With all that in mind, here is what I learned about how to approach the application process during my eight years working in the residency field.
Prioritize programs that meet your needs.
When I first started applying for residencies, my only criteria was “time and space to write.” Which was . . . a way to do it. But there are many other factors worth considering if you want to make the most of your residency experience. The gift of immersive time and space can make any number of mild-to-moderate inconveniences seem bearable, but finding a program that truly suits your needs can give your work a surprisingly long-lasting boost.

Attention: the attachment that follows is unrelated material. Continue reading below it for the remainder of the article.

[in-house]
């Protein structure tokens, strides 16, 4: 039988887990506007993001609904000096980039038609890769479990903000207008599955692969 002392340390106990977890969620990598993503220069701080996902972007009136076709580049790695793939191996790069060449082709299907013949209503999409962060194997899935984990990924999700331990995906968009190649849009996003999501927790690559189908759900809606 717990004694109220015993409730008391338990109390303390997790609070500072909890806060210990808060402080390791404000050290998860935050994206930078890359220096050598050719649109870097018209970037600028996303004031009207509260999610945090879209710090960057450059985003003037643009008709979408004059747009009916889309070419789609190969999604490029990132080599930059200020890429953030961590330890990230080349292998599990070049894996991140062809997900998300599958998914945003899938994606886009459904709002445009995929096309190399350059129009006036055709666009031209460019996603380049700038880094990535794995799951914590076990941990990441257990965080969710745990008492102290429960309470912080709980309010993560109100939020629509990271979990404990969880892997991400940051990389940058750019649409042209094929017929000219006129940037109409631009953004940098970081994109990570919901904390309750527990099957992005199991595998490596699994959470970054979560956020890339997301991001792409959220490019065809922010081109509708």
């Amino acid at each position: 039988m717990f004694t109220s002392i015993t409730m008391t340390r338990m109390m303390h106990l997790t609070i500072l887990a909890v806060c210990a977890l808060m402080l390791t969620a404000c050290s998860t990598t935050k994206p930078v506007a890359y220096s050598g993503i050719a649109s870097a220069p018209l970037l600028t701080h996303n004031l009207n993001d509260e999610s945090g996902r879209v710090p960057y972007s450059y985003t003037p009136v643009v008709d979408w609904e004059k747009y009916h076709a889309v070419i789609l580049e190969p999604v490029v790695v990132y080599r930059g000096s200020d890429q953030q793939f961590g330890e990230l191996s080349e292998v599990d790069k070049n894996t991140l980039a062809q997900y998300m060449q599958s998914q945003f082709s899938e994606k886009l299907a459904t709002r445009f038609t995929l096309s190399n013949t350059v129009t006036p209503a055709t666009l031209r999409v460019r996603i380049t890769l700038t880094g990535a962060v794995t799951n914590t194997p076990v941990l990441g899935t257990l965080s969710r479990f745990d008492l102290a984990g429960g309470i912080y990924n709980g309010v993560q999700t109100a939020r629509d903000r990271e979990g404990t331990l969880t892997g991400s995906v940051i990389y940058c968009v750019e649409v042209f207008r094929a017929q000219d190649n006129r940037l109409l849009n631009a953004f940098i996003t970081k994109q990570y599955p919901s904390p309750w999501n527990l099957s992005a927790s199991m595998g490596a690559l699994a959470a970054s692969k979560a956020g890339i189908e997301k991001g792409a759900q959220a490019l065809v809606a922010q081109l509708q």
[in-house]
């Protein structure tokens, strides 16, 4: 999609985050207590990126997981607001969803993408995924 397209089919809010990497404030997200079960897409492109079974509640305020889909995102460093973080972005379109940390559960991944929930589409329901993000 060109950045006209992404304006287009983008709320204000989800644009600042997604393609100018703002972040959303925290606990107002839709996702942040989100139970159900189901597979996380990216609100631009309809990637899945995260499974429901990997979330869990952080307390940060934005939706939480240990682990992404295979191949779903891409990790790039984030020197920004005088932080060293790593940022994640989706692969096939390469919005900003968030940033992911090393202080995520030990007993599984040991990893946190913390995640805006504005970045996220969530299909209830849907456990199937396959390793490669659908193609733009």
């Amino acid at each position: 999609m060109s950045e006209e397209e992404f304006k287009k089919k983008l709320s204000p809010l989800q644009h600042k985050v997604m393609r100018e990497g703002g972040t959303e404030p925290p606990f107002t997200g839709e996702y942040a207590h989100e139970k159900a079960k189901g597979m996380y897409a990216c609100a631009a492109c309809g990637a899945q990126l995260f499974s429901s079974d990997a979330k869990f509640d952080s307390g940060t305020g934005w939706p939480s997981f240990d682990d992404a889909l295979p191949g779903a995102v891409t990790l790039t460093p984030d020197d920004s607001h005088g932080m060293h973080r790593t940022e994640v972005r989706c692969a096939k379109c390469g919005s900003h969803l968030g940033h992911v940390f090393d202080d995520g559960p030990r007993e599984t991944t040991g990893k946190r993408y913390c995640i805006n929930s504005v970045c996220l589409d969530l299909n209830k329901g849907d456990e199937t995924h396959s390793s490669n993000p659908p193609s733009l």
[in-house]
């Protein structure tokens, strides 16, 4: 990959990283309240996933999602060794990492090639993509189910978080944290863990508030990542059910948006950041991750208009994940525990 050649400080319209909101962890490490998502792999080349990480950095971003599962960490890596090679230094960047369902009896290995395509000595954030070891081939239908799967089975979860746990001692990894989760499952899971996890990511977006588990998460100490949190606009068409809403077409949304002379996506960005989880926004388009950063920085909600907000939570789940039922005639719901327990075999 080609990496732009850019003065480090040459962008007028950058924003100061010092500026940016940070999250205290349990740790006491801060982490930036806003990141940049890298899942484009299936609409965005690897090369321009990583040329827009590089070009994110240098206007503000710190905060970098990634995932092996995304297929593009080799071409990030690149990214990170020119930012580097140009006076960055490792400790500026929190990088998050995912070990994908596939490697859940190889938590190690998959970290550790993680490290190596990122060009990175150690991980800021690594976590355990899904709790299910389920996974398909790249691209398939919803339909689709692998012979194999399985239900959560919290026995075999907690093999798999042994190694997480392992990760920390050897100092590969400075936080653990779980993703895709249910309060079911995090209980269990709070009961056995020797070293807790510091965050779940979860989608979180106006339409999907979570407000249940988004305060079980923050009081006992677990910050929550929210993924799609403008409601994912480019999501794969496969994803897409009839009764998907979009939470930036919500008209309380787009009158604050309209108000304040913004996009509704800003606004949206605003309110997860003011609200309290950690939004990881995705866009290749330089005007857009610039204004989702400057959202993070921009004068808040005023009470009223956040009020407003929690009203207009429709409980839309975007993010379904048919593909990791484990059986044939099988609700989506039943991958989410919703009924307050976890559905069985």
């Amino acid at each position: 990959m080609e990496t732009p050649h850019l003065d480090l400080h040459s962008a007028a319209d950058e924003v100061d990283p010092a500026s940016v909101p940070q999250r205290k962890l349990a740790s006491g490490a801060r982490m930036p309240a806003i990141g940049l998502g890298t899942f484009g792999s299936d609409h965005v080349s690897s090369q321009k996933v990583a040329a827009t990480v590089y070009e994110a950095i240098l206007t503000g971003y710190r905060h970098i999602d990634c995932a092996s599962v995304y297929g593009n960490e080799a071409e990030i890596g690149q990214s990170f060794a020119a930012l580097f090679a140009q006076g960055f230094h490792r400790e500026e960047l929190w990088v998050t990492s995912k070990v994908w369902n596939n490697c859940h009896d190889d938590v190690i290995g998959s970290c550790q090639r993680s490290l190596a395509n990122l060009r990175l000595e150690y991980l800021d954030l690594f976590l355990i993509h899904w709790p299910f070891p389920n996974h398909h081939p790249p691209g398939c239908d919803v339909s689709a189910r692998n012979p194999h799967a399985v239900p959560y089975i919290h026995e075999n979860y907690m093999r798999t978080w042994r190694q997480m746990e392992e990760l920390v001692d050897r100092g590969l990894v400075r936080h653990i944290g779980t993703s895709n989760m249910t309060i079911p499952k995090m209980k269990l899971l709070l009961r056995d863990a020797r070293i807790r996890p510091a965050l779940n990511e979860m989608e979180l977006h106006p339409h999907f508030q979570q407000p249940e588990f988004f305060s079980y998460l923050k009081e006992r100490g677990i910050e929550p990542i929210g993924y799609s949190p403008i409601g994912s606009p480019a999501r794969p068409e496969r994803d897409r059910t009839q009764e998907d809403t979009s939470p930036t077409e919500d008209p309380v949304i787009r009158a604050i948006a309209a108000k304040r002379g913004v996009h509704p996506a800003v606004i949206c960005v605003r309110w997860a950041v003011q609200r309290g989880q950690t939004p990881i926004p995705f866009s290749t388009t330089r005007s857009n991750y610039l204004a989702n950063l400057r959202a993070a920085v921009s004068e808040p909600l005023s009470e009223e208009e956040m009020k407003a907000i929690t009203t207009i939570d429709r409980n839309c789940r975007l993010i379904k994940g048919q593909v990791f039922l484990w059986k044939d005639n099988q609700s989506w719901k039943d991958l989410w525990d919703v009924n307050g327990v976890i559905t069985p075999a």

On a creative level, think about what type of environment would best nurture your current practice/project. Would you prefer to have structure (set meal times, a daily events schedule) or to be untethered from any/all routines? Do you want prepared meals and housekeeping service, or would a DIY experience work better for you? Do you enjoy shared/communal live/work spaces, or is private living and/or working space a must? Are you miserable in hot weather or afraid of snow? On a personal level, look for programs with structures and/or vibes that make you feel welcome and considered. Historically, most residency programs have reflected the norms (and demographics) of affluent white culture. Until recently, many of these spaces hadn’t given much consideration to creating a more inclusive environment. However, over the last decade-ish, the residency field at large has been working to improve opportunities and support for the many, many writers whose work, bodies, and lives don’t fit that narrow mold. Shorter residency periods, more inclusive dietary options, more accessible facilities, and greater financial support are a few of the ways programs are trying to make space for parents, working-class writers, writers from nontraditional backgrounds, BIPOC writers, LGBTQIA+ writers, writers with disabilities and/or chronic conditions, and other historically excluded folks. No matter what conditions you need to thrive, chances are high that a program out there fits the bill.